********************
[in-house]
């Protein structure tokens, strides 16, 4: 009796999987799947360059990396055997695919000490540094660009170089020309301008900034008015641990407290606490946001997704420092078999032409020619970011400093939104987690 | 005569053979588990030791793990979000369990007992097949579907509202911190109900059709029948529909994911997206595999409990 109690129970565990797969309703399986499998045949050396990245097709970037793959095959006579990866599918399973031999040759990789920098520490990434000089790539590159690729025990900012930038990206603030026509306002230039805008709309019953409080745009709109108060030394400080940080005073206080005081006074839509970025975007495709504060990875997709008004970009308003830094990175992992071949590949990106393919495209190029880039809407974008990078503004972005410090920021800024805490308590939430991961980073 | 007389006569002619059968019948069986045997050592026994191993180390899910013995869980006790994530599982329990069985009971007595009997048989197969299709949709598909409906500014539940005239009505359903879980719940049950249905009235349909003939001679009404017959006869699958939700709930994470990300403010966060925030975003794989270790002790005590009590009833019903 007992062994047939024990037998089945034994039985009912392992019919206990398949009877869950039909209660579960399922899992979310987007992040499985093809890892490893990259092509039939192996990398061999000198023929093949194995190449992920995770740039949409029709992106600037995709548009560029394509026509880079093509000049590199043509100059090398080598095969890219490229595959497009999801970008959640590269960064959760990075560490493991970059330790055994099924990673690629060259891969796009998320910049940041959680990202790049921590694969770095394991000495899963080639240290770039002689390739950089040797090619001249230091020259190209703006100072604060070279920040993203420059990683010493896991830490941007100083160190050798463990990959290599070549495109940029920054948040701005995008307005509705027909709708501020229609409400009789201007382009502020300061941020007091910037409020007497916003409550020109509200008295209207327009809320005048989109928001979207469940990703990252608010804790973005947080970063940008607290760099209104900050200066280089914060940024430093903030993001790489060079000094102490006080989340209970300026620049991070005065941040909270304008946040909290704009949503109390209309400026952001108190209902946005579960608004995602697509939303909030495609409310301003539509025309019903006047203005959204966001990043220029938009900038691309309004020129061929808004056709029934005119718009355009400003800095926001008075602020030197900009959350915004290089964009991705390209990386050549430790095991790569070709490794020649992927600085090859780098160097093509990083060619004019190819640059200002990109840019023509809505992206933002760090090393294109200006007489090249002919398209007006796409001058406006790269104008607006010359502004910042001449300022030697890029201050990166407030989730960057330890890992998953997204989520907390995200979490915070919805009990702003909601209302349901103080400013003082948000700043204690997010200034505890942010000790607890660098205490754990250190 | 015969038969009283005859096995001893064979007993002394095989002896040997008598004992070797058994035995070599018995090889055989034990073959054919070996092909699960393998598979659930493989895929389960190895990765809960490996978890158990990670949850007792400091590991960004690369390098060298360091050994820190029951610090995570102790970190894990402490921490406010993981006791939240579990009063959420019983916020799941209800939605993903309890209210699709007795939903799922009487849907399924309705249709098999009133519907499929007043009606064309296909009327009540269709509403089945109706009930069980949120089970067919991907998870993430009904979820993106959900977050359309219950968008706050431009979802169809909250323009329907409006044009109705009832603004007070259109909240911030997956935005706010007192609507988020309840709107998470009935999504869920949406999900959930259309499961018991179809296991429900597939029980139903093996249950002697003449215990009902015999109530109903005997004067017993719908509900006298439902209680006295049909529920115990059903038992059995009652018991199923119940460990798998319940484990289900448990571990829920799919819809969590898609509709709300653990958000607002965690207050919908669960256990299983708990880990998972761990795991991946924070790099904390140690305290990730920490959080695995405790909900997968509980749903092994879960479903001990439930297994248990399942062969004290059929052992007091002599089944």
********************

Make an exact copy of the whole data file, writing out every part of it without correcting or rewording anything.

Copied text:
[in-house]
């Protein structure tokens, strides 16, 4: 009796999987799947360059990396055997695919000490540094660009170089020309301008900034008015641990407290606490946001997704420092078999032409020619970011400093939104987690 | 005569053979588990030791793990979000369990007992097949579907509202911190109900059709029948529909994911997206595999409990 109690129970565990797969309703399986499998045949050396990245097709970037793959095959006579990866599918399973031999040759990789920098520490990434000089790539590159690729025990900012930038990206603030026509306002230039805008709309019953409080745009709109108060030394400080940080005073206080005081006074839509970025975007495709504060990875997709008004970009308003830094990175992992071949590949990106393919495209190029880039809407974008990078503004972005410090920021800024805490308590939430991961980073 | 007389006569002619059968019948069986045997050592026994191993180390899910013995869980006790994530599982329990069985009971007595009997048989197969299709949709598909409906500014539940005239009505359903879980719940049950249905009235349909003939001679009404017959006869699958939700709930994470990300403010966060925030975003794989270790002790005590009590009833019903 007992062994047939024990037998089945034994039985009912392992019919206990398949009877869950039909209660579960399922899992979310987007992040499985093809890892490893990259092509039939192996990398061999000198023929093949194995190449992920995770740039949409029709992106600037995709548009560029394509026509880079093509000049590199043509100059090398080598095969890219490229595959497009999801970008959640590269960064959760990075560490493991970059330790055994099924990673690629060259891969796009998320910049940041959680990202790049921590694969770095394991000495899963080639240290770039002689390739950089040797090619001249230091020259190209703006100072604060070279920040993203420059990683010493896991830490941007100083160190050798463990990959290599070549495109940029920054948040701005995008307005509705027909709708501020229609409400009789201007382009502020300061941020007091910037409020007497916003409550020109509200008295209207327009809320005048989109928001979207469940990703990252608010804790973005947080970063940008607290760099209104900050200066280089914060940024430093903030993001790489060079000094102490006080989340209970300026620049991070005065941040909270304008946040909290704009949503109390209309400026952001108190209902946005579960608004995602697509939303909030495609409310301003539509025309019903006047203005959204966001990043220029938009900038691309309004020129061929808004056709029934005119718009355009400003800095926001008075602020030197900009959350915004290089964009991705390209990386050549430790095991790569070709490794020649992927600085090859780098160097093509990083060619004019190819640059200002990109840019023509809505992206933002760090090393294109200006007489090249002919398209007006796409001058406006790269104008607006010359502004910042001449300022030697890029201050990166407030989730960057330890890992998953997204989520907390995200979490915070919805009990702003909601209302349901103080400013003082948000700043204690997010200034505890942010000790607890660098205490754990250190 | 015969038969009283005859096995001893064979007993002394095989002896040997008598004992070797058994035995070599018995090889055989034990073959054919070996092909699960393998598979659930493989895929389960190895990765809960490996978890158990990670949850007792400091590991960004690369390098060298360091050994820190029951610090995570102790970190894990402490921490406010993981006791939240579990009063959420019983916020799941209800939605993903309890209210699709007795939903799922009487849907399924309705249709098999009133519907499929007043009606064309296909009327009540269709509403089945109706009930069980949120089970067919991907998870993430009904979820993106959900977050359309219950968008706050431009979802169809909250323009329907409006044009109705009832603004007070259109909240911030997956935005706010007192609507988020309840709107998470009935999504869920949406999900959930259309499961018991179809296991429900597939029980139903093996249950002697003449215990009902015999109530109903005997004067017993719908509900006298439902209680006295049909529920115990059903038992059995009652018991199923119940460990798998319940484990289900448990571990829920799919819809969590898609509709709300653990958000607002965690207050919908669960256990299983708990880990998972761990795991991946924070790099904390140690305290990730920490959080695995405790909900997968509980749903092994879960479903001990439930297994248990399942062969004290059929052992007091002599089944």